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Articles   |    
Excessive Alcohol Use in Manic-Depressive Illness
LOUIS H. REICH; JONATHAN M. HIMMELHOCH; ROBERT K. DAVIES
Am J Psychiatry 1974;131:83-86.
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Chief Resident in Psychiatry at the Western Psychiatric Institute and Clinic, University of Pittsburgh School of Medicine, 3811 O'Hara St., Pittsburgh, Pa. 15261

Associate Professor of Psychiatry at the Western Psychiatric Institute and Clinic, University of Pittsburgh School of Medicine, 3811 O'Hara St., Pittsburgh, Pa. 15261

1974, The American Psychiatric Association

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Abstract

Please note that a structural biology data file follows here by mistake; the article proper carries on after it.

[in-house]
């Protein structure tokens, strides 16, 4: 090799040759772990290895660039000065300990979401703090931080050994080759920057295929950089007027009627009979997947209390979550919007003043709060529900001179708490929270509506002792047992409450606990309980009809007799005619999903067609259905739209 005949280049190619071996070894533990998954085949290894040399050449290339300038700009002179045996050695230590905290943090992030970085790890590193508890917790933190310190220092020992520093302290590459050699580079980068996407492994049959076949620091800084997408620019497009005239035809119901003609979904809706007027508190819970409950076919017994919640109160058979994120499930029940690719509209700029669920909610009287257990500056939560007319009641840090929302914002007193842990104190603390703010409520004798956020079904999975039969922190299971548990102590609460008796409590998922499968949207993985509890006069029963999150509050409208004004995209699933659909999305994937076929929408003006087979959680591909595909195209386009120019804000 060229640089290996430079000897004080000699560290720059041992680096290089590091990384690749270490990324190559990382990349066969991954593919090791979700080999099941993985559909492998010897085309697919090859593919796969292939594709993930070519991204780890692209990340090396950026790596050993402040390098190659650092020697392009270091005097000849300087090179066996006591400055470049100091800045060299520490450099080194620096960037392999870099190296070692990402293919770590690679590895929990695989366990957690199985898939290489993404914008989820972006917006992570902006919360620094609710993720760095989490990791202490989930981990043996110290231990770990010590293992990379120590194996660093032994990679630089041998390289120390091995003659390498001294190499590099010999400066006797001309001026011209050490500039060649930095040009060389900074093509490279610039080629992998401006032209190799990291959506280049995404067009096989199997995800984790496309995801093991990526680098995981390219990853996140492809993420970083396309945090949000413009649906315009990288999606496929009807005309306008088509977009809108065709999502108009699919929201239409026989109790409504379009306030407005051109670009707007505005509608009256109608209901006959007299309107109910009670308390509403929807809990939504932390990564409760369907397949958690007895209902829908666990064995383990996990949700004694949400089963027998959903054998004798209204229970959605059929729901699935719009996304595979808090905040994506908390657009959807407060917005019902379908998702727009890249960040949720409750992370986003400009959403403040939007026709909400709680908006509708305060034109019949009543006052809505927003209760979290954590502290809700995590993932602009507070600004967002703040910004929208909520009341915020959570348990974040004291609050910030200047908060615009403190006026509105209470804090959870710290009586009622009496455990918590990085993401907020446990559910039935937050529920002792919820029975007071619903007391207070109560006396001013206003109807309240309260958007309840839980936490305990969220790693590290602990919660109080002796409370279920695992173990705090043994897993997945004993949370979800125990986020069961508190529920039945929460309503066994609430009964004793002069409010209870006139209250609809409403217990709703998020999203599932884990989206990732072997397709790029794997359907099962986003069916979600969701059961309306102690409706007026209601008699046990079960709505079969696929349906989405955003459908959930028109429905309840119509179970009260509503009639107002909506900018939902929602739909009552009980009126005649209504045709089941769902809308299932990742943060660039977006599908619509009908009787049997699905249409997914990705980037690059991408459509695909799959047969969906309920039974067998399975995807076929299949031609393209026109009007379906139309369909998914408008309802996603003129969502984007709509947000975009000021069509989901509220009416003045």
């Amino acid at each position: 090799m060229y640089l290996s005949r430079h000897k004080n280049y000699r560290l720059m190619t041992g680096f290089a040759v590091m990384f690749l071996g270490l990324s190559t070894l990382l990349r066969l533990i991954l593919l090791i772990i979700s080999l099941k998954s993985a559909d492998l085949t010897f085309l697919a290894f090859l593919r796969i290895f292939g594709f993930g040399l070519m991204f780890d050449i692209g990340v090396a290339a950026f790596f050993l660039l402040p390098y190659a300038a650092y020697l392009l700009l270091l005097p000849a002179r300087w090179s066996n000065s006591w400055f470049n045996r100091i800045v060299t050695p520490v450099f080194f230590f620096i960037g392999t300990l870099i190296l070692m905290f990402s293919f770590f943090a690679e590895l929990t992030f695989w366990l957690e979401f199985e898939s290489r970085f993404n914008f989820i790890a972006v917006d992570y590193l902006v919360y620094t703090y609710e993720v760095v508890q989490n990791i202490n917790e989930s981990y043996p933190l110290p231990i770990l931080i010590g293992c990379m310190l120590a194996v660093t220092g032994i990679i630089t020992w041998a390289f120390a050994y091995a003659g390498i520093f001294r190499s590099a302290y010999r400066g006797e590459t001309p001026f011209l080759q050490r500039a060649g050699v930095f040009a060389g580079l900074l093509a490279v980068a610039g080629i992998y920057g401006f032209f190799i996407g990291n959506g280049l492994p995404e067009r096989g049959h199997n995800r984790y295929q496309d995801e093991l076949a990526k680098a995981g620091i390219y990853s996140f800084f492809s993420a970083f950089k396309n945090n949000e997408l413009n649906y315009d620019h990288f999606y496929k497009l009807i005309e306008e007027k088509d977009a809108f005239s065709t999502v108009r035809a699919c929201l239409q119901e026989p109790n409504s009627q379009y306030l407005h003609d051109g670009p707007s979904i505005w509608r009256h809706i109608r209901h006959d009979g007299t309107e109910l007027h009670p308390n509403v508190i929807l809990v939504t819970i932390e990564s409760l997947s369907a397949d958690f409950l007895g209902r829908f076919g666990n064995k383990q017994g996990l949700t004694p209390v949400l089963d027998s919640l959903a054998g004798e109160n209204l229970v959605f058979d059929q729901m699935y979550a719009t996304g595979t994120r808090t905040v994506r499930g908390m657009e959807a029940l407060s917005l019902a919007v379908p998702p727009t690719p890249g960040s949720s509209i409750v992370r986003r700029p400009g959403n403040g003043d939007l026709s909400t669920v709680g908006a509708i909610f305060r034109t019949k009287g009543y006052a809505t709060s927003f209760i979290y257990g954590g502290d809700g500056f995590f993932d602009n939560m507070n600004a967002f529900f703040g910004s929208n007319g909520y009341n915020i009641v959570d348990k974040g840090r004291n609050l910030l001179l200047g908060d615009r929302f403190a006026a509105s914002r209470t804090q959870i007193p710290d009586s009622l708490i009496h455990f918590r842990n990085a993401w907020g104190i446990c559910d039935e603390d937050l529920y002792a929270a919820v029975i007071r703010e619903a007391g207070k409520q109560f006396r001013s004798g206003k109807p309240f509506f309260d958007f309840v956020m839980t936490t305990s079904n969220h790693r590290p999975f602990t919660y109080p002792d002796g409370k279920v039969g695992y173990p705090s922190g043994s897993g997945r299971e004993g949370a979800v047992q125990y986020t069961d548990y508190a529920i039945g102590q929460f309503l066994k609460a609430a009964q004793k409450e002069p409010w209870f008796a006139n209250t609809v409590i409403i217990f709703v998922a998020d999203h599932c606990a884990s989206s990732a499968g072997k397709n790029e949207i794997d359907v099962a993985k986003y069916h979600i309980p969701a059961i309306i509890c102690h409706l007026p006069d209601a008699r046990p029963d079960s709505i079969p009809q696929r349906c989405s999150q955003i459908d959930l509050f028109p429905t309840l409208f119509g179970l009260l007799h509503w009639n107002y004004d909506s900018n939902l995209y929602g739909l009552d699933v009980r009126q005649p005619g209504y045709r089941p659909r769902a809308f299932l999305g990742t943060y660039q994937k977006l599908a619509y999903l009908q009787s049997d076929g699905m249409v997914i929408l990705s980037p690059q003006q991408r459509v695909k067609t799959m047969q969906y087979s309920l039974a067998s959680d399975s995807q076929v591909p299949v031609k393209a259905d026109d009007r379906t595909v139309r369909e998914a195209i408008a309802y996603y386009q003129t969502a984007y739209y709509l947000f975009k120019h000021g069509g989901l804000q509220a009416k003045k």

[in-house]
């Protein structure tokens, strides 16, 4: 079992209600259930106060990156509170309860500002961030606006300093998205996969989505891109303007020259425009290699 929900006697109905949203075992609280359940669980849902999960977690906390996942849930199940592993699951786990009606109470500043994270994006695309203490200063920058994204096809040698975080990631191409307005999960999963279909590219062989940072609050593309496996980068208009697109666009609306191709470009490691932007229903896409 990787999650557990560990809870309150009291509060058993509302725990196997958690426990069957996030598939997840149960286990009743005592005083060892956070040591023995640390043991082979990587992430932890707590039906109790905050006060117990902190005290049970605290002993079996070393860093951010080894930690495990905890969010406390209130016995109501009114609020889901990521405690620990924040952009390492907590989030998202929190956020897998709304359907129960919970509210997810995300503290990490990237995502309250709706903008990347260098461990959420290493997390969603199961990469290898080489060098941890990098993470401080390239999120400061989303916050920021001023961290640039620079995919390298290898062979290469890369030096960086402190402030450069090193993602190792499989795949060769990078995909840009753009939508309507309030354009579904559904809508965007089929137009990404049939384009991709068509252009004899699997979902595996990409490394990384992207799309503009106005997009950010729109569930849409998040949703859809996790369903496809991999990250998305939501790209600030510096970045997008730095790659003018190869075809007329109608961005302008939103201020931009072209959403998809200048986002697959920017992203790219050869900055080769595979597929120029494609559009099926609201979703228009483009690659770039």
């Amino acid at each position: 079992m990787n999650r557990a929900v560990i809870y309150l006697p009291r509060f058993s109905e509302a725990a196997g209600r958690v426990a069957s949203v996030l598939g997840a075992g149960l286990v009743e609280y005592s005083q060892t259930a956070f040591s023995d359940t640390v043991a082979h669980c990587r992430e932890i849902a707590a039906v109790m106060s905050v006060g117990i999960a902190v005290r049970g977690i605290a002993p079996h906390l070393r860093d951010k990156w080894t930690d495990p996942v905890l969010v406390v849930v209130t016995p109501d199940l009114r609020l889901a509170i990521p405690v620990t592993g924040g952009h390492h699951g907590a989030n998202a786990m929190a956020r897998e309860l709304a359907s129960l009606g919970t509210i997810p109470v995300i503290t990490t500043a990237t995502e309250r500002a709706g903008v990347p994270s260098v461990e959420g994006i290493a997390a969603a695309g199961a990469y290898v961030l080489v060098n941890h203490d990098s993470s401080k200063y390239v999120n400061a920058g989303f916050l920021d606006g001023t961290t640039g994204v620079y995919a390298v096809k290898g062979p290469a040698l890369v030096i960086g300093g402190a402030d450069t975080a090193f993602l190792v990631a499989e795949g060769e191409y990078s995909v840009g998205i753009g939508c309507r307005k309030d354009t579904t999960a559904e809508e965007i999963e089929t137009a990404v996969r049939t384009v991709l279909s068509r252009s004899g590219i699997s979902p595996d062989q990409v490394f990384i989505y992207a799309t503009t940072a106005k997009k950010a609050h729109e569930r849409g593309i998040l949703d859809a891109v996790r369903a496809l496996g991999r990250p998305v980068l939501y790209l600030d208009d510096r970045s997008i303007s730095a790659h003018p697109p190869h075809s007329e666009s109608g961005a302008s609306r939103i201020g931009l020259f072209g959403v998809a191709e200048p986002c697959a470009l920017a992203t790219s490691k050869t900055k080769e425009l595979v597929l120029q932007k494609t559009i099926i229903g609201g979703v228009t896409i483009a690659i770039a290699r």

Of various factors the authors examined, only the excessive use of alcohol distinguished those manic patients with a history of hospitalization from those without one. Half of the hospitalized subjects had a history of an inordinate use of alcohol; this excessive use predominated during the manic phase, a fact that does not support the popular view that alcohol is used to counteract depression. Patients themselves frequently reported a deliberale use of alcohol to decrease manic symptoms and a tendency to shun alcohol during the depressive phase. Alcohol did not seem to alter the presenting symptoms of hospitalized manic patients, since irritability and the loss of impulse control were similar among the drinkers and nondrinkers.

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